Biggest thing this week is we got someone on date for baptism! His name is Manohar and he was taught by Elders about a year ago and was going to be baptized but he was 17 and his father would not let him be baptized. His mother and sister were so now he has turned 18 and we are going to get him baptized and reactivate his family in the process. That is a big issue here just like it was in the Philippines.. People stop coming to church, chuma. Simply because they have to work 7 days a week, all day every day just to provide for the tiny house and minimal food. Manohar has at least decided only to work half days on Sunday so he can come to church. It all comes step by step, we are working on it.

The language is really too difficult to learn when you have no resources so we really do have to work through translators. I am going to learn enough to contact but other than that, the grammar is way different and it is way difficult to try and read and my companion isn't so keen on trying to teach me. I am doing my best to pay attention while my companion speaks what sounds like gibberish but it can get difficult when we visit members and he doesn't translate. He usually does not translate in member appointments so I have to keep from falling asleep sometimes. I am already doing better than his previous companion who did fall asleep in member appointments so I am doing well in that regard.

So this last Friday was Zone conference which we got some really good instruction from President for most of the day. Saturday and Sunday were District conference where we had so many meetings that we only had one appointment on Sunday. President and Sister Mortensen were there along with Elder William the first native area 70 and Elder David Homer of the General Authority 70 and second counselor of the Asia area 70 were both there as well. They are both incredible and gave such amazing insights and lessons about how to feel the spirit and use him in your life. 

--
Elder Williams

Week #7 - Vizag - "Where to start..."

So let me start by saying that Hinduism and Hindu temples are utterly bizarre. I was walking by a Hindu temple one day and I literally thought they were playing bumper cars inside because it was so loud and sounded like colliding metal. Still don't know what was happening. Thursday was a Ganesh festival which is where they erect idols of Ganesh, the elephant headed 4-armed god of knowledge, all over the city and praise him by listening to loud music and who knows what else, we had to be back in the flat by 5 o'clock because Hindu's drink a lot when they have these festivals. So that was my first afternoon staying in the apartment which we spent cleaning the entire flat and now it is livable. It was really bad before... I was terrified of staying here because of that but it looks good now and I can live there in peace now.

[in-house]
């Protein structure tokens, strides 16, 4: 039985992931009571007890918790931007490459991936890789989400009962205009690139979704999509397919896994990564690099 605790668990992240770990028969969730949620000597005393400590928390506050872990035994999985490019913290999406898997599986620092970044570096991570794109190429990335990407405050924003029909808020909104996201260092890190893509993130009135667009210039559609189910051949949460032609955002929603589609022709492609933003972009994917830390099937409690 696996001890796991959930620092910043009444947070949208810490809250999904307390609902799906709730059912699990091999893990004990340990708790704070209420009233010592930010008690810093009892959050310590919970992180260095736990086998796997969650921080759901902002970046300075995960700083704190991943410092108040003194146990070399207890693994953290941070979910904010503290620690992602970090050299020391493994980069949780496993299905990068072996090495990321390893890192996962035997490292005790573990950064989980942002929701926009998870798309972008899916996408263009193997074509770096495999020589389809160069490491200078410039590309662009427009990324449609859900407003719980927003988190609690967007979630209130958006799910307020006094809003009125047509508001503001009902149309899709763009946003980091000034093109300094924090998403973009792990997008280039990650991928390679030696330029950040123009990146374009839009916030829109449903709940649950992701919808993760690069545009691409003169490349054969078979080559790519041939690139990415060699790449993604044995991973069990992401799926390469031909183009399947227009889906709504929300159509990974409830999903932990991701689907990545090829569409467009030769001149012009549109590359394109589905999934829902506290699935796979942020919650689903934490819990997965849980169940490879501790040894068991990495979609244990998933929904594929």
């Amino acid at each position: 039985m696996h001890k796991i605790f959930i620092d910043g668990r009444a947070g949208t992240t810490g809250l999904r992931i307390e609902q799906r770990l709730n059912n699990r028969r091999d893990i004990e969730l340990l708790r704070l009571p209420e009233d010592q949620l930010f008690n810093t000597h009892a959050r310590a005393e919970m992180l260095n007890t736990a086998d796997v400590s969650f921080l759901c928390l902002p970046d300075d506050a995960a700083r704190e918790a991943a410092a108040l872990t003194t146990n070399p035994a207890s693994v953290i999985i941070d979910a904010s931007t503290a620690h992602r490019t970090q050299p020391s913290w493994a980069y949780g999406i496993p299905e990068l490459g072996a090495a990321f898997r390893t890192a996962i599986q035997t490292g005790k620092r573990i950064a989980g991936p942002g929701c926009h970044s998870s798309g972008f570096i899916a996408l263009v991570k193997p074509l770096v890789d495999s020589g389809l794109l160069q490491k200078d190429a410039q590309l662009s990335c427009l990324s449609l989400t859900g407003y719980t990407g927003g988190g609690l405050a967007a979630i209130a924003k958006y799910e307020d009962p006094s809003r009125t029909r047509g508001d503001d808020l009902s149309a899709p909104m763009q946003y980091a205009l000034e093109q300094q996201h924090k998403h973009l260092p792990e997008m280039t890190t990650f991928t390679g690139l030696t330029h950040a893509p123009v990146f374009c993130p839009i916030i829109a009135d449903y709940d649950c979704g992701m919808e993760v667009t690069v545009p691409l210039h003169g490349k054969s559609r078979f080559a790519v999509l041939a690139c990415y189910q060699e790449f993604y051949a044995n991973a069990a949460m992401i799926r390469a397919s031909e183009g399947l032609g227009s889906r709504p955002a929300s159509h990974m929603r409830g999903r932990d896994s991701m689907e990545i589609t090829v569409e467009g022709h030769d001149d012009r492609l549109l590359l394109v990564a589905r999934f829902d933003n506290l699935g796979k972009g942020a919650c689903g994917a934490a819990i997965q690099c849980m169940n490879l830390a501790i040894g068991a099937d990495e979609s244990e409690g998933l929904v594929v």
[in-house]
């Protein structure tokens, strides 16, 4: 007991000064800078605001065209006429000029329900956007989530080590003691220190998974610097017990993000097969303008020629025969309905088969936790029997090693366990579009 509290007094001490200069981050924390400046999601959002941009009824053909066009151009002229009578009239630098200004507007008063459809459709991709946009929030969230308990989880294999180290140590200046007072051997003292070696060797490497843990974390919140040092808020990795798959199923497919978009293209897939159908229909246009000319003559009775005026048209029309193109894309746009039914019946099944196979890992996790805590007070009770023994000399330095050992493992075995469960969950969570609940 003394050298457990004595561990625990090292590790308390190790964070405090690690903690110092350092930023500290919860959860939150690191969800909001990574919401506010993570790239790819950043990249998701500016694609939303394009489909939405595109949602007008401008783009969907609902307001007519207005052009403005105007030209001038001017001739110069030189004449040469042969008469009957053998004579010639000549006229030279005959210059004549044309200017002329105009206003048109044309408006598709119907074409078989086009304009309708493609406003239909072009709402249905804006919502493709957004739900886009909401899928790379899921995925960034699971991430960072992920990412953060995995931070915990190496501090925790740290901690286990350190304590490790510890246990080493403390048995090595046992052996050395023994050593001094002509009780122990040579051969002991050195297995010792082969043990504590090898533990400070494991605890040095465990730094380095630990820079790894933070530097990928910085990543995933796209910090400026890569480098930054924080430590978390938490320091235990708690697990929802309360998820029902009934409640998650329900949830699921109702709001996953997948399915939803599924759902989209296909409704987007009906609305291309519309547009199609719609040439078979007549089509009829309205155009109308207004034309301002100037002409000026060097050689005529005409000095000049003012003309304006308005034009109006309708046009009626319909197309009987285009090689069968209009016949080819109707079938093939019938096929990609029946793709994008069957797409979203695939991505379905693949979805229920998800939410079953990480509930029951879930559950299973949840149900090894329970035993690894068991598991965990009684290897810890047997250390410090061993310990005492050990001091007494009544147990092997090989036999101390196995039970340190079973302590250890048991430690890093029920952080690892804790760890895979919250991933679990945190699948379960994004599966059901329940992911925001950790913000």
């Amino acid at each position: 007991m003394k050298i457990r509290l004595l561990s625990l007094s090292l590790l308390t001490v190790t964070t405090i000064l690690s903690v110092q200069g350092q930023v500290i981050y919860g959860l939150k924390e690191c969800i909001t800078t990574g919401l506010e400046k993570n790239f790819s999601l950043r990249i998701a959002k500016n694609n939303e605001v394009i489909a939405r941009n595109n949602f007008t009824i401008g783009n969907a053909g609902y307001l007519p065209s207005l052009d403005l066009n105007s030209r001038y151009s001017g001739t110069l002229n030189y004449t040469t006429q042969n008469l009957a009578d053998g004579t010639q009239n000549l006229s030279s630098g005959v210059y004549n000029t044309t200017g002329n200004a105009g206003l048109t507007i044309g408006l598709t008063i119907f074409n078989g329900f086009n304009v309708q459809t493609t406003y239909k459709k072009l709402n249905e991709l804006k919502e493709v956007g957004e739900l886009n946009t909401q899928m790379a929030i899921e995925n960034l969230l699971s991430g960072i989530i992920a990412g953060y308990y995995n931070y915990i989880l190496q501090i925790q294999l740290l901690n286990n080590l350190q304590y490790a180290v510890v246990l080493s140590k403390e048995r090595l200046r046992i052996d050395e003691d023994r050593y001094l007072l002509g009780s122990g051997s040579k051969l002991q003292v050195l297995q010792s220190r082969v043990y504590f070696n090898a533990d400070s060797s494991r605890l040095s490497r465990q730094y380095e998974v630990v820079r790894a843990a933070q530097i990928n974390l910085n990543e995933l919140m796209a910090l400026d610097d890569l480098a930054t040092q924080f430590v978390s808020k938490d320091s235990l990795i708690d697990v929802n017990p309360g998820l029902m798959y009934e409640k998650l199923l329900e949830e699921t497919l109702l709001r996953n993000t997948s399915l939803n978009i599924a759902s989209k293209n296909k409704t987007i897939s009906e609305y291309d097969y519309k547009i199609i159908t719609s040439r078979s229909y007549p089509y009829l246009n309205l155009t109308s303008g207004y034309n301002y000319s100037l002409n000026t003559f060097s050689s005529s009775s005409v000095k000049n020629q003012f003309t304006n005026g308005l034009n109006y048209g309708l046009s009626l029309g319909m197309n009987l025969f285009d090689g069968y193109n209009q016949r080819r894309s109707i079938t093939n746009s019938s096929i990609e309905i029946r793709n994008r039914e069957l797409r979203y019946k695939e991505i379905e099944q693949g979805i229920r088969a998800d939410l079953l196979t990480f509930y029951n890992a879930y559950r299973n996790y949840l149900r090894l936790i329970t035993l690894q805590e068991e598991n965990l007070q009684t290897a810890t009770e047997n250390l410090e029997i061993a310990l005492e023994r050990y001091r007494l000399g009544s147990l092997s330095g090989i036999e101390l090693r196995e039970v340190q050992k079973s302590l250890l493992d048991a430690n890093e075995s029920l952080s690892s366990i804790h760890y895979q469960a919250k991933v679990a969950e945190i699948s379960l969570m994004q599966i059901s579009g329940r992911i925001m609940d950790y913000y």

Also my right hand always smells of some spice or another. No one uses utensils here. Rarely. If you are having ice cream or something they have spoons but other than that they only use their hands which honestly I prefer. Using your hand (right hand only, the left is rude to use because... reasons... uncleanness..) is way better because you can pick out the super hot chilis and set them to the side. 

So I traveled to my area alone on an airplane. They have super strict weight limits so my checked bag could only be 15 kgs and my personal item (I was only allowed one but I totally got away with my backpack) is only allowed to be 7 kgs. I had to drop a lot of things at the mission home because of these extreme weight limits. It is super expensive to go over them. My companion picked me up at the Vizag airport with his old companion, he only learned I was coming about 3 hours before I landed. Lets just say that transfers here are a mess and you never know when you might just be transferred to another area in the mission.